Avon, $4.99, ISBN 0-380-77046-6
Historical Romance, 1993
I have to confess: I have not much knowledge about who Fabio is, except for the fact that he’s on a gazillion old Johanna Lindsey and Laura Kinsale covers and every romance reader seems to think he’s the most irritating joke on Earth since Barney. Fair enough. I’ve read only one book written by him (or rather, I suspect, by Eugenia Riley, his “collaborator”) called Champion and the experience was as fun as poking myself in the eye with a blunt pencil. But never let it be said that I don’t give authors a second chance. I read Pirate, and well… it’s not bad.
That is, if one can get over the irritating and condescending “I know you adore me!” tone of the back cover synopsis, dedication, and that awful centerfold thing in the first page. No wonder people think romance readers are fat, chocoholic, sexually frustrated housewives. This book treats me as if I have nothing to do than to ovulate at the mention of the name Fabio.
Okay, the story. Our hero Fabio… er, sorry, Marco Glaviano is the feared, notorious pirate that commands the most polite pirate crew I’ve ever seen. One September 1742 evening, they raid a ship for plunder, but they also get two souvenirs for their trouble: pretty girl Christina Abott and her protective nanny Hesper (Marco, our noble hero, couldn’t bear to leave this pretty child to the hand of a bloodthirsty, evil, rape-mad Spaniard pirate crew). Soon, Christina grows up and, besotted with Marco, sets to woo him. Marco, having to juggle between making pots of money, wenching, and handling a treacherous former crew’s nasty antics, doesn’t know what hit him.
Pirate isn’t too bad for an undemanding candy floss type of read. The one-dimensional lead characters and secondary characters don’t offend, they don’t do anything stupid (or smart either), and every comfortable and predictable cliché and plot device is placed here liberally. It’s autopilot reading, but it’s a pleasant one.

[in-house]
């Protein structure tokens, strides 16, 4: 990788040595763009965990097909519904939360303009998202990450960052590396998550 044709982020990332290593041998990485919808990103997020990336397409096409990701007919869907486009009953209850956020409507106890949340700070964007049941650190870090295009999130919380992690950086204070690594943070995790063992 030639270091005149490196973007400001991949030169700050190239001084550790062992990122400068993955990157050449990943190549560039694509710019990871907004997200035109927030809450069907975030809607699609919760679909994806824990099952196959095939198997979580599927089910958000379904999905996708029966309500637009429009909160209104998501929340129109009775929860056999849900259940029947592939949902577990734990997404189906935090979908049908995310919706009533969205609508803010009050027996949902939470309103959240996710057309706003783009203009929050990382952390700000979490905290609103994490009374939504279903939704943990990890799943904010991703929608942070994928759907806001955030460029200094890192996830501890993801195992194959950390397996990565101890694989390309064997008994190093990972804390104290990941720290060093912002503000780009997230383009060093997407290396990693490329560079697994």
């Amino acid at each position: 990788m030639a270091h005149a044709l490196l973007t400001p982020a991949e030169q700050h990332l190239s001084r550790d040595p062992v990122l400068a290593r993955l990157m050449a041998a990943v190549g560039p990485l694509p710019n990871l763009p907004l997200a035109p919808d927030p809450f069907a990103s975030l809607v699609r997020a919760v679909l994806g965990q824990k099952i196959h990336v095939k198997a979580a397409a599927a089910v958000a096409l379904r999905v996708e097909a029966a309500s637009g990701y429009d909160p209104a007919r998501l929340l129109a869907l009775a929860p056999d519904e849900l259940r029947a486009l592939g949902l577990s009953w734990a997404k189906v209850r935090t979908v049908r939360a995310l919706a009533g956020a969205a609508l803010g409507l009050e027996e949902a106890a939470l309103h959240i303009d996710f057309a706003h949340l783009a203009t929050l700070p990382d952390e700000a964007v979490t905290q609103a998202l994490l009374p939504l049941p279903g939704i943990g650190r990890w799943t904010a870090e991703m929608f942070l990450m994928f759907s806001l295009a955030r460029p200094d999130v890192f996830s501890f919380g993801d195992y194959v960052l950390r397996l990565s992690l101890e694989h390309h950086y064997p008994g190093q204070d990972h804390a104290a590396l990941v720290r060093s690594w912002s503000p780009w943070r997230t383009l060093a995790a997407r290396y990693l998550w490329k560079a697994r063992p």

And there’s great humor too, although much is unintentional. Talk about narcissism – every page has lots of fancy descriptions of our hero – billowing hair, broad tanned muscular chest, and (let me check) ooh, tightly-muscled thighs that stretch the fabric of his tight breeches. It’s so obvious how the author is following some rigid guidelines to make sure there is nothing objectionable about our golden hero. Marco is a pirate, but honey, he’s kind, he speaks perfect English, he smells great, he has great hair, he is a great lover, he has tree trunk thighs, and his crew can teach Polite Manners 101 to Emily Post. And they’re pirates?
This one is bland, but it’s not a bad sort of bland, really. It’s inoffensive to the sensibilities – at the end of the day, It may not be the grand eepic it aspires to be, but it’s a pretty pleasant way to spend the afternoon when there’s nothing but soap opera on TV.